In one community, 3.7 billion parasites are released daily via dog poop. Researchers propose a handy model for determining people's risk of subsequent Toxocara infections.
- Virtual Women Show Twice as Much 'Skin' as Men
- Kids Who Like 'Unconventional Music' More Likely to Become Delinquent
- Erections Tell Us About Our Hearts
PROBLEM: Toxacora, parasitic worms that grow in the intestines of puppies and kittens, release their eggs into the environment via the puppies' and kittens' feces. When the eggs worm their way into the soil or other surfaces on which puppies and kittens poop, and are then accidentally ingested by humans (people not washing their hands after gardening or kids playing in the dirt), the resulting infection, or toxocariasis, can cause vision loss and possibly even asthma and epilepsy. So knowing where to focus control efforts can help prevent any of that from happening.
METHODOLOGY: "In the interests of protecting public health," researchers at the University of Bristol's School of Veterinary Sciences estimated the relative contributions of Toxocara by dogs, cats, and foxes in Bristol, using data on the amount of animal waste produced each day in the city and the female Toxocara's egg-laying ability.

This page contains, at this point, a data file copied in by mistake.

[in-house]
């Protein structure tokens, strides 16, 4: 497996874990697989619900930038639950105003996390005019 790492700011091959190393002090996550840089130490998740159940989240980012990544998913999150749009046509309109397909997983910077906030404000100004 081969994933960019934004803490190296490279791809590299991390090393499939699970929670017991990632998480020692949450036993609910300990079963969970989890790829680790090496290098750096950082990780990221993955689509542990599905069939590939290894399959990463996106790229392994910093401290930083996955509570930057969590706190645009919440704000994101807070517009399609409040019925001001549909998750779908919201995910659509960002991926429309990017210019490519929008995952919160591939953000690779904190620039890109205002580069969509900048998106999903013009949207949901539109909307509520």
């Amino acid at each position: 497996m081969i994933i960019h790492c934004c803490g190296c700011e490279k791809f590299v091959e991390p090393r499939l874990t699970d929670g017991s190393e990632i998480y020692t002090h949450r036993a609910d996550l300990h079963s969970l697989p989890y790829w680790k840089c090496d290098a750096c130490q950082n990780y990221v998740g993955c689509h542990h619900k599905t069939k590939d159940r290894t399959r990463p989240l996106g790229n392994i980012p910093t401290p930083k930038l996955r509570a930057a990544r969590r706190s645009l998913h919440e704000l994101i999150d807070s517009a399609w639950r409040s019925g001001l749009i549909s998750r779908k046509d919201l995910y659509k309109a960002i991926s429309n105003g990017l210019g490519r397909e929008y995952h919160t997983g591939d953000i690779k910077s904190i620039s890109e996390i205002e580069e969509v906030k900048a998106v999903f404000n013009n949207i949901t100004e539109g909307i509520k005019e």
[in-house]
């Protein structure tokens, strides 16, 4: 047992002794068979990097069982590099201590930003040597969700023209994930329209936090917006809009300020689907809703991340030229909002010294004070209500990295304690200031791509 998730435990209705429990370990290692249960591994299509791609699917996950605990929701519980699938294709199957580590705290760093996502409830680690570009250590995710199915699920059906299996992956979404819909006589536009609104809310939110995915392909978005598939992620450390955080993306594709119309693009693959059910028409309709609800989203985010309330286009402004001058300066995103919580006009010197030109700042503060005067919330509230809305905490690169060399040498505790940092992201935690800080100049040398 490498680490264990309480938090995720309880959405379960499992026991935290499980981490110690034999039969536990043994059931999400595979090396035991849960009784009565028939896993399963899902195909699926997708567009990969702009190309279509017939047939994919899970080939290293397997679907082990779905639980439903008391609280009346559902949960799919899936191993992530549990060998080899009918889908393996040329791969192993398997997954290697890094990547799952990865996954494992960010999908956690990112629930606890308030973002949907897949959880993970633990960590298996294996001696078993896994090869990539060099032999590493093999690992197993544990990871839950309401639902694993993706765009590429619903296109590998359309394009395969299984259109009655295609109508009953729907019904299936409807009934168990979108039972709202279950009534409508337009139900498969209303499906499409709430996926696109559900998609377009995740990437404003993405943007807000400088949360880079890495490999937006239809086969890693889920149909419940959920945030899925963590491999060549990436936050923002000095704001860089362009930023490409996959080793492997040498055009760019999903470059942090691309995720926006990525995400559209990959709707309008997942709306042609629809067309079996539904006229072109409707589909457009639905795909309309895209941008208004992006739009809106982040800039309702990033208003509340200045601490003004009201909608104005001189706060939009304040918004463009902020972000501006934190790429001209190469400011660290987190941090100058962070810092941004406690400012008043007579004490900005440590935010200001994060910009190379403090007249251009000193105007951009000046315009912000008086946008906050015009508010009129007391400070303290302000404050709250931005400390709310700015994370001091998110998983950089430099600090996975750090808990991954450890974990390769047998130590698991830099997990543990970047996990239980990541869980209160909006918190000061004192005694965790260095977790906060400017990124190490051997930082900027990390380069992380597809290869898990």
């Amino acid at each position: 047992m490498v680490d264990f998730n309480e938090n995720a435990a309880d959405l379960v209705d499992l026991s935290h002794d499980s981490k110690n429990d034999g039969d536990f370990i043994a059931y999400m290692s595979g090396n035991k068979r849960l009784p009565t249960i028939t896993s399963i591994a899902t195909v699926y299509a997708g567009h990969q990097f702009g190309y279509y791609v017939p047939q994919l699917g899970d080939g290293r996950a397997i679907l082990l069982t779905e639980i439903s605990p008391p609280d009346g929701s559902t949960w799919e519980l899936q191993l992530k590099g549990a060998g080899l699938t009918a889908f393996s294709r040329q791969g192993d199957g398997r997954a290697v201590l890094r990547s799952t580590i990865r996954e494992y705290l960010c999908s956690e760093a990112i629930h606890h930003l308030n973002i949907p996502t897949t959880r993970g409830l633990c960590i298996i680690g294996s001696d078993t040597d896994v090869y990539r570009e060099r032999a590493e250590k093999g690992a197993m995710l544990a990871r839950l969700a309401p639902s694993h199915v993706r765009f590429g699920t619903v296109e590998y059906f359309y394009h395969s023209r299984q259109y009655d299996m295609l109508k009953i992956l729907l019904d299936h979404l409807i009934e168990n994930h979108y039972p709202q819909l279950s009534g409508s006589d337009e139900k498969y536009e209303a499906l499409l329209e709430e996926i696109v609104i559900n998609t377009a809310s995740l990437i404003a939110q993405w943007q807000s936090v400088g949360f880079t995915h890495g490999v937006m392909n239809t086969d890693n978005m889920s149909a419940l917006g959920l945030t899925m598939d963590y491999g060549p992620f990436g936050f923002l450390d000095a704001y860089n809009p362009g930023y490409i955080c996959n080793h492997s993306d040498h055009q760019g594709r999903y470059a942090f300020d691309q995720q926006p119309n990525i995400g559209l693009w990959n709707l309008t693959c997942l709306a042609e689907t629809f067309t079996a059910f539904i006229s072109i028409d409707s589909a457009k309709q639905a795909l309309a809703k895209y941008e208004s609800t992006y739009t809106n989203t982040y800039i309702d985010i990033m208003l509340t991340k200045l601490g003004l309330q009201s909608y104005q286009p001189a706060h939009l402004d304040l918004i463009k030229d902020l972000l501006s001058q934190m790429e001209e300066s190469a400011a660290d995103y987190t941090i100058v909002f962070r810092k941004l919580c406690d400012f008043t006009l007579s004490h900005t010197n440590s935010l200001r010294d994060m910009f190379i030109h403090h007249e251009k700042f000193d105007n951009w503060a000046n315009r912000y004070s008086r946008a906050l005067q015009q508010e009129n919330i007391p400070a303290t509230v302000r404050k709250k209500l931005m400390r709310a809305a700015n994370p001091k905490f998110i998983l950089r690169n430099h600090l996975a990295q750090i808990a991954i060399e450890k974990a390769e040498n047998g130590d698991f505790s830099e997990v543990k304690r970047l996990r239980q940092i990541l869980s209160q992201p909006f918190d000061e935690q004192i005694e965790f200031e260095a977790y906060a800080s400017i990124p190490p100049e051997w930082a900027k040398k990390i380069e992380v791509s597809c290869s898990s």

RESULTS: Each day, dogs in Bristol, U.K., produce about four tons of waste. Contained within those four tons of poop are about 3.7 billion Toxicara eggs, or, for a more engaging if not entirely relevant visual, "a number close to the world's human population every two days."
Puppies under the age of 12 weeks were found to "dominate" total egg output.
CONCLUSION: Dogs are a major source of the parasite Toxocara, meaning their poop, when not bagged and properly disposed of, has strong potential to contaminate the public environment and infect humans.
IMPLICATIONS: How much a particular city is at risk of toxocariasis depends on how many animals are defecating in the streets and how much of that gets picked up and properly disposed of. Also, on whether people are deworming their puppies. The methods used to determine these numbers are easily replicable, say the researchers, so individual communities can estimate their own levels of contamination. In the meantime, the CDC recommends that parents "teach children that it is dangerous to eat dirt or soil." Healthy habits begin at home.
The full study, "Quantifying sources of environmental contamination with Toxocara spp. eggs," is published in the journal Veterinary Parasitology.